About the disease - Leber's Congenital Amaurosis (LCA) - CRX
Leber congenital amaurosis (LCA) is a term applied collectively to a group of rare inherited retinal degenerative diseases and is characterized by severe loss of vision at birth. More simply stated, scientist have identified multiple genes mutations that affect the retina or the part of the eye that detects light and color. Children affected are often legally blind at birth and may have other symptoms that may include involuntary movements, crossed eyes, clouding of the lenses, unusual sensitivity to light and/or cone shape to the front of the eye. The LCA group contains almost 30 known gene mutations which account for a majority cases of LCA. In some cases, the gene mutation responsible for LCA diagnosis is unknown. The prevalence of LCA is considered rare as the disease only occurs in one or two births per 100,000 births.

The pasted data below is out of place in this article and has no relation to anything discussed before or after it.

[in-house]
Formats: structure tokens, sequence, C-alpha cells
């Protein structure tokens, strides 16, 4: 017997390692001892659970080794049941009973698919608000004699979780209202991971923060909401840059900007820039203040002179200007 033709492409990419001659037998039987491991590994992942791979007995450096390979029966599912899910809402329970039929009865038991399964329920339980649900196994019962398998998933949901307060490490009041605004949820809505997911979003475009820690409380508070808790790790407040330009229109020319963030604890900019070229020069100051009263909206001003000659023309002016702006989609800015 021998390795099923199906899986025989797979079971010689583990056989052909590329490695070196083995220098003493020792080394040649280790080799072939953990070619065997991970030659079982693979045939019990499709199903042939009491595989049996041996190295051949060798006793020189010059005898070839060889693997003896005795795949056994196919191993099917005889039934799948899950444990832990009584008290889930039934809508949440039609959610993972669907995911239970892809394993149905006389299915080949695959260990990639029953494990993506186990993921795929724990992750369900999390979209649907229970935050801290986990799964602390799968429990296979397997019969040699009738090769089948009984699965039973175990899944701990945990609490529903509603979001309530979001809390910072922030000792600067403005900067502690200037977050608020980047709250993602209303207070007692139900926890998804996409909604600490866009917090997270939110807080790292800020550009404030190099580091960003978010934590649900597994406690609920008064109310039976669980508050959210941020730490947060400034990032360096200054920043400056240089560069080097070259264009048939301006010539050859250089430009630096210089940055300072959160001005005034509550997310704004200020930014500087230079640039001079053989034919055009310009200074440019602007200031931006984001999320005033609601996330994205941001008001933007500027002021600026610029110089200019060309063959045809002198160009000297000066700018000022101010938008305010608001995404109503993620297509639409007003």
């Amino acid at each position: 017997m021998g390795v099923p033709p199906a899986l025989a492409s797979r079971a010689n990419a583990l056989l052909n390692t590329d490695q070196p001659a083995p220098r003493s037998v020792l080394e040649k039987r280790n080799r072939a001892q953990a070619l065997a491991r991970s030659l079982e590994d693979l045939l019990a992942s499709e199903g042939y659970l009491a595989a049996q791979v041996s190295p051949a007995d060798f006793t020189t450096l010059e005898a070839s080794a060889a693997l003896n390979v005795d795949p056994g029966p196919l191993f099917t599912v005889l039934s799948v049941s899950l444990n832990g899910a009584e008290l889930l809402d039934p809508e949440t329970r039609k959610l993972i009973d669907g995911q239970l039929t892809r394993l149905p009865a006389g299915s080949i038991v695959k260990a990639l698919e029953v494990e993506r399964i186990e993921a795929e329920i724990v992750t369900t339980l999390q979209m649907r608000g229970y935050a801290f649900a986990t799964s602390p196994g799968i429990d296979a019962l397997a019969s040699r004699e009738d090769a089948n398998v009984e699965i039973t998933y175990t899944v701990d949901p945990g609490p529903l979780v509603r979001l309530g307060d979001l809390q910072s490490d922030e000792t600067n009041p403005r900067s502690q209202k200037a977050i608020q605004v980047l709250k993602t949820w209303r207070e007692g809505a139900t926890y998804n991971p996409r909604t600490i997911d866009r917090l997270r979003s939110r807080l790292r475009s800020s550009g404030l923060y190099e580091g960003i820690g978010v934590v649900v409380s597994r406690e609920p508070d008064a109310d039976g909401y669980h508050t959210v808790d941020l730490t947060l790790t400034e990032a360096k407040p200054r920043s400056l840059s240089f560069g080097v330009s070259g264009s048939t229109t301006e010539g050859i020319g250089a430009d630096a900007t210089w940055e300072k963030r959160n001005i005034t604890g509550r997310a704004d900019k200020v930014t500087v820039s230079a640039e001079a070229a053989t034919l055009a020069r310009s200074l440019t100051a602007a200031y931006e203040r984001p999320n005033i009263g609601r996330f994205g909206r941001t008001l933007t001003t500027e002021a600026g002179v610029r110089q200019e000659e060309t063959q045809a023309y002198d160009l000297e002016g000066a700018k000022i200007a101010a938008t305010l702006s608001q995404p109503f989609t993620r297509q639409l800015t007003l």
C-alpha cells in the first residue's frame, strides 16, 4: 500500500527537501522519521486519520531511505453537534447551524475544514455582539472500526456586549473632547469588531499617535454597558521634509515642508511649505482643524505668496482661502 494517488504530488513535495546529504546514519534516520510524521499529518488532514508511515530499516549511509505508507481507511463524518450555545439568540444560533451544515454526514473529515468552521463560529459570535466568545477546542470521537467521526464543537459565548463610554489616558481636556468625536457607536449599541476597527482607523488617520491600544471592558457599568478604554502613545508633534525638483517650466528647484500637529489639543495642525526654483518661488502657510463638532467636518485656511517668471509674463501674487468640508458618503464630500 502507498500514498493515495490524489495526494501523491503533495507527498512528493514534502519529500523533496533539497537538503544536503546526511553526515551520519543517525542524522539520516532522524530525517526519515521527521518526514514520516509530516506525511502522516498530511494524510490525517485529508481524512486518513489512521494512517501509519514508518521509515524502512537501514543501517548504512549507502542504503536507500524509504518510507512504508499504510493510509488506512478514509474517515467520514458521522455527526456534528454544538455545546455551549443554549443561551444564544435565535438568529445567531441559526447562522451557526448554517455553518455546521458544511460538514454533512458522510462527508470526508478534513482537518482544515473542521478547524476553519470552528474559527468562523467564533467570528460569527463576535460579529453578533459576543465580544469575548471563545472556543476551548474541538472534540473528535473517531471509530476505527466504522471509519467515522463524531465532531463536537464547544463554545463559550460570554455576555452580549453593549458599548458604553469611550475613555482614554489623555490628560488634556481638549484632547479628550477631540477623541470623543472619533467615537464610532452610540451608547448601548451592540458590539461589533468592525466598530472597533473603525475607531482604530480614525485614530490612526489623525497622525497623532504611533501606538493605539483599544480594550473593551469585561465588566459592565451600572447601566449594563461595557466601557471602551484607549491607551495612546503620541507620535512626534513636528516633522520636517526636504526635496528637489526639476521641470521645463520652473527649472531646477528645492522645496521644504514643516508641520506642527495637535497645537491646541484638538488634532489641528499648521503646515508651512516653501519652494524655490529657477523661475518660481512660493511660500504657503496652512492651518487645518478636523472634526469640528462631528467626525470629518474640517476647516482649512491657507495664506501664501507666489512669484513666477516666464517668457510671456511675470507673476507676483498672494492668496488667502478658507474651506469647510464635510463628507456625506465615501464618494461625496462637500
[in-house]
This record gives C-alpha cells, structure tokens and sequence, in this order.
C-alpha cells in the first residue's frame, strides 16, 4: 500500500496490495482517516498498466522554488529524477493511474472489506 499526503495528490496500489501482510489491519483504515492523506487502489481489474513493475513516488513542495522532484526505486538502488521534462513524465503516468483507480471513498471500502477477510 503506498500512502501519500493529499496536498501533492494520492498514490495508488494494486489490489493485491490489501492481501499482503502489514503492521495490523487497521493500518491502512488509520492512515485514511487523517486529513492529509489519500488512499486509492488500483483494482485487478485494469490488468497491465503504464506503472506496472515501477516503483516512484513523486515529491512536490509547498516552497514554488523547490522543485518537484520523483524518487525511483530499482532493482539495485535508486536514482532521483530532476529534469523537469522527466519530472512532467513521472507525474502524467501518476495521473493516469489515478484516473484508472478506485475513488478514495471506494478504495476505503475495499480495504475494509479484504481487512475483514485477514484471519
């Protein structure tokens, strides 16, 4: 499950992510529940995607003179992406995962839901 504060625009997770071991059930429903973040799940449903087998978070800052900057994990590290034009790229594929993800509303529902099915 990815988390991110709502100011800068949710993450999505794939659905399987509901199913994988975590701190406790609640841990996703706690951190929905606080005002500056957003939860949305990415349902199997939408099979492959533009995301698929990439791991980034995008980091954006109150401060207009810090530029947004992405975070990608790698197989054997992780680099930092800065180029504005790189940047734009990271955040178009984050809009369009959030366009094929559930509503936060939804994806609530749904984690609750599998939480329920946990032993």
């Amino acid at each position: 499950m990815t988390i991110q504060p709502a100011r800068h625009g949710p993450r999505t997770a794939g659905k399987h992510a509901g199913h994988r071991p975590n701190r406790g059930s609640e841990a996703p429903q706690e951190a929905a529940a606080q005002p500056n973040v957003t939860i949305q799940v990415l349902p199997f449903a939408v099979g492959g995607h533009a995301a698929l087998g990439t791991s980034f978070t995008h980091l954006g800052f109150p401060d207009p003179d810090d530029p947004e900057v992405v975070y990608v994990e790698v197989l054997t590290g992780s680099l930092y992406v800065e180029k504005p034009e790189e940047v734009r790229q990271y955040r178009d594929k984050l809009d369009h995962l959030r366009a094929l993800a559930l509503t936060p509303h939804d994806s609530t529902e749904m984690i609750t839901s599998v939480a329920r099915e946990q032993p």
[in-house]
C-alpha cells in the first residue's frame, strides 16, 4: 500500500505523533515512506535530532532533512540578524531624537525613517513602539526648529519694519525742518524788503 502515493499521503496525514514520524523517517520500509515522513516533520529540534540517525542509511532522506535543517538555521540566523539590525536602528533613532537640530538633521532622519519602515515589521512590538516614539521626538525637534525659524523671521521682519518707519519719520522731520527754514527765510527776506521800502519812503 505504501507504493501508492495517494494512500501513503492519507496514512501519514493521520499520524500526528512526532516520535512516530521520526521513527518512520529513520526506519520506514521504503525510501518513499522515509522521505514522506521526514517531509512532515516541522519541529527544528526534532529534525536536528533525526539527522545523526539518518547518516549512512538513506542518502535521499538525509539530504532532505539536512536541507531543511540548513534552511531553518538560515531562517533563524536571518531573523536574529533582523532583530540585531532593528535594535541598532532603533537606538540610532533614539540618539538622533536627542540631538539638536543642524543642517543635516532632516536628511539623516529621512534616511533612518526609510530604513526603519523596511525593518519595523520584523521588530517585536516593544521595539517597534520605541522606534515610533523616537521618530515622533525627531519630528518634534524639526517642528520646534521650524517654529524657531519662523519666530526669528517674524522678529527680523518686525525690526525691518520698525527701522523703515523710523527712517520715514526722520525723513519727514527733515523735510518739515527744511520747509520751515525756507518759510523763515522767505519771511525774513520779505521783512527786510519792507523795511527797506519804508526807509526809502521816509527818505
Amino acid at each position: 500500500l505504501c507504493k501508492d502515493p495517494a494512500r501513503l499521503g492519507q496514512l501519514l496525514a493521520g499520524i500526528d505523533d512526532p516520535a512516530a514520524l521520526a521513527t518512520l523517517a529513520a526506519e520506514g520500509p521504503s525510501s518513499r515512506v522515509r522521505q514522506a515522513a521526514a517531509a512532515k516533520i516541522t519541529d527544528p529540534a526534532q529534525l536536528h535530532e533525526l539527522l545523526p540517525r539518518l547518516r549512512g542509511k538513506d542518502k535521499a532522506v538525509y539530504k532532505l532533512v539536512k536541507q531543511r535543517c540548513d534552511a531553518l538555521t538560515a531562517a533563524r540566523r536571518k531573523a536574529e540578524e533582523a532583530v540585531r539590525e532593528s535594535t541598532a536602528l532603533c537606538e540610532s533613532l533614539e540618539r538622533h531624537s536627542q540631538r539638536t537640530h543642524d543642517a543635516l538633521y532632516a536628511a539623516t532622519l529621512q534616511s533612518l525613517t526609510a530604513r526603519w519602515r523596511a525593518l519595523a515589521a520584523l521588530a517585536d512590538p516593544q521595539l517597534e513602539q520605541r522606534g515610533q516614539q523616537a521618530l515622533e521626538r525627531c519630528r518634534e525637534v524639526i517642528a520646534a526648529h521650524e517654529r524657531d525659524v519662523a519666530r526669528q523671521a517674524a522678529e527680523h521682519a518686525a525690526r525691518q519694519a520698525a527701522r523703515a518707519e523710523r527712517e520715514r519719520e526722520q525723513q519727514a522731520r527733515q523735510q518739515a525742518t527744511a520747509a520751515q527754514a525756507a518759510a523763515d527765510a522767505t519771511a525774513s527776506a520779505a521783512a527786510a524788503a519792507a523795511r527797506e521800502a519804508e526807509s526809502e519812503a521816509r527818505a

One of the gene mutations is designated as CRX or LCA-CRX. The CRX gene provides the instructions to make the cone-rod homeobox protein. Essentially, this protein is located in the retina and helps photoreceptors mature into cells that are capable of detecting color and light.
Research of LCA-CRX
Progress continues to be made in the research for a cure of LCA, but there is no treatment for LCA-CRX.
There has been a recent approval of one product to treat the LCA-RPE65 gene. Children with LCA-RPE65 that have been treated show a significantly improvement in their vision. This product can not be used to treat LCA-CRX, but it is first FDA-approved prescription gene therapy for patients with Inherited Retinal Disease.
The LCA-CEP290 gene has had two promising treatments emerge recently. One is currently in clinical trials and the other has been FDA approved to start their clinical trial.
It is our hope that the LCA-CRX gene will follow the path of the previously mentioned genes. Supporting the doctors and research focusing on the CRX gene is a means to make this happen.
CRX researchers (Click on doctor for more information):